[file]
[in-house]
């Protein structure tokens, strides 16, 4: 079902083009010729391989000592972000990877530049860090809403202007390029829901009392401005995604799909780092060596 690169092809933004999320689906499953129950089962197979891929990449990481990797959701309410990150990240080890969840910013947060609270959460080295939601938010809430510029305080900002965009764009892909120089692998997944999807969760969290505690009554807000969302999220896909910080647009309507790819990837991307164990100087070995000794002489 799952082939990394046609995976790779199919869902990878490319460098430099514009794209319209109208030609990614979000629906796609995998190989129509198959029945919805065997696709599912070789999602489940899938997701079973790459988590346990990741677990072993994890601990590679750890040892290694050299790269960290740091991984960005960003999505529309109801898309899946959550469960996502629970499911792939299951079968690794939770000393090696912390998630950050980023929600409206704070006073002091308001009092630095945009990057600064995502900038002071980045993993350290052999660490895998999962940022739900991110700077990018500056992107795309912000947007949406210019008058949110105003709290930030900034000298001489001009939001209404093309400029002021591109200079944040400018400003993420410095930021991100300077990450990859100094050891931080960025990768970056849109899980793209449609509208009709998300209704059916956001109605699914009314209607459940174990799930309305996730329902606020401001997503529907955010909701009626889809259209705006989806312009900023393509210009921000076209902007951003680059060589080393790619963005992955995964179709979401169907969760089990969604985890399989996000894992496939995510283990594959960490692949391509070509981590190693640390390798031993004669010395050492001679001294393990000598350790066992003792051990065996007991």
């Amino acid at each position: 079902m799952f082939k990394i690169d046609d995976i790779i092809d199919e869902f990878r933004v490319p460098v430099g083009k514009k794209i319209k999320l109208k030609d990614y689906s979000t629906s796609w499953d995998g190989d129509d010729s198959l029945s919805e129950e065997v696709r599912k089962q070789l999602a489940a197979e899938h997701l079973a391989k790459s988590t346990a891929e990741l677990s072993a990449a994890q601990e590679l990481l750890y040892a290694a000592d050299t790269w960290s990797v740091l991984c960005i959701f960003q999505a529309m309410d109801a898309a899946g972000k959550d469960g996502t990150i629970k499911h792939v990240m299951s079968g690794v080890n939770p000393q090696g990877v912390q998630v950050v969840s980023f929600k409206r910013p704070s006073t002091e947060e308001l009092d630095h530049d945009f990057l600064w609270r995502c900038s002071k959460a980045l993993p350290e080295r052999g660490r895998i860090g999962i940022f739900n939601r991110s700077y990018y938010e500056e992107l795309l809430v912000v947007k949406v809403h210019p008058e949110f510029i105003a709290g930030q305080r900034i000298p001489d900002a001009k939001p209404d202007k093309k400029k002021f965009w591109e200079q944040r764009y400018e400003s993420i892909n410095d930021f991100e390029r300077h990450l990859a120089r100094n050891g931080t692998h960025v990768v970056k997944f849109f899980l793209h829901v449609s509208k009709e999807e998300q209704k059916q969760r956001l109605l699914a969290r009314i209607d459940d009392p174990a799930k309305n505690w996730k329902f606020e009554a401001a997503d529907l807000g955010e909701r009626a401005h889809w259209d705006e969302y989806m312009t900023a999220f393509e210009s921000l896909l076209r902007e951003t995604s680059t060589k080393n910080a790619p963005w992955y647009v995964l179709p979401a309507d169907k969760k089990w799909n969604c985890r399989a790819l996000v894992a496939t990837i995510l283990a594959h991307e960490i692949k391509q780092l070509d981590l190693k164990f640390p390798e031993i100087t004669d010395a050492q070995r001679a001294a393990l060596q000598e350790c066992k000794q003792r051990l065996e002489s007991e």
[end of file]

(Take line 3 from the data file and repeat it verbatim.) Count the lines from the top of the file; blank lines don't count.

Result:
């Amino acid at each position: 079902m799952f082939k990394i690169d046609d995976i790779i092809d199919e869902f990878r933004v490319p460098v430099g083009k514009k794209i319209k999320l109208k030609d990614y689906s979000t629906s796609w499953d995998g190989d129509d010729s198959l029945s919805e129950e065997v696709r599912k089962q070789l999602a489940a197979e899938h997701l079973a391989k790459s988590t346990a891929e990741l677990s072993a990449a994890q601990e590679l990481l750890y040892a290694a000592d050299t790269w960290s990797v740091l991984c960005i959701f960003q999505a529309m309410d109801a898309a899946g972000k959550d469960g996502t990150i629970k499911h792939v990240m299951s079968g690794v080890n939770p000393q090696g990877v912390q998630v950050v969840s980023f929600k409206r910013p704070s006073t002091e947060e308001l009092d630095h530049d945009f990057l600064w609270r995502c900038s002071k959460a980045l993993p350290e080295r052999g660490r895998i860090g999962i940022f739900n939601r991110s700077y990018y938010e500056e992107l795309l809430v912000v947007k949406v809403h210019p008058e949110f510029i105003a709290g930030q305080r900034i000298p001489d900002a001009k939001p209404d202007k093309k400029k002021f965009w591109e200079q944040r764009y400018e400003s993420i892909n410095d930021f991100e390029r300077h990450l990859a120089r100094n050891g931080t692998h960025v990768v970056k997944f849109f899980l793209h829901v449609s509208k009709e999807e998300q209704k059916q969760r956001l109605l699914a969290r009314i209607d459940d009392p174990a799930k309305n505690w996730k329902f606020e009554a401001a997503d529907l807000g955010e909701r009626a401005h889809w259209d705006e969302y989806m312009t900023a999220f393509e210009s921000l896909l076209r902007e951003t995604s680059t060589k080393n910080a790619p963005w992955y647009v995964l179709p979401a309507d169907k969760k089990w799909n969604c985890r399989a790819l996000v894992a496939t990837i995510l283990a594959h991307e960490i692949k391509q780092l070509d981590l190693k164990f640390p390798e031993i100087t004669d010395a050492q070995r001679a001294a393990l060596q000598e350790c066992k000794q003792r051990l065996e002489s007991e």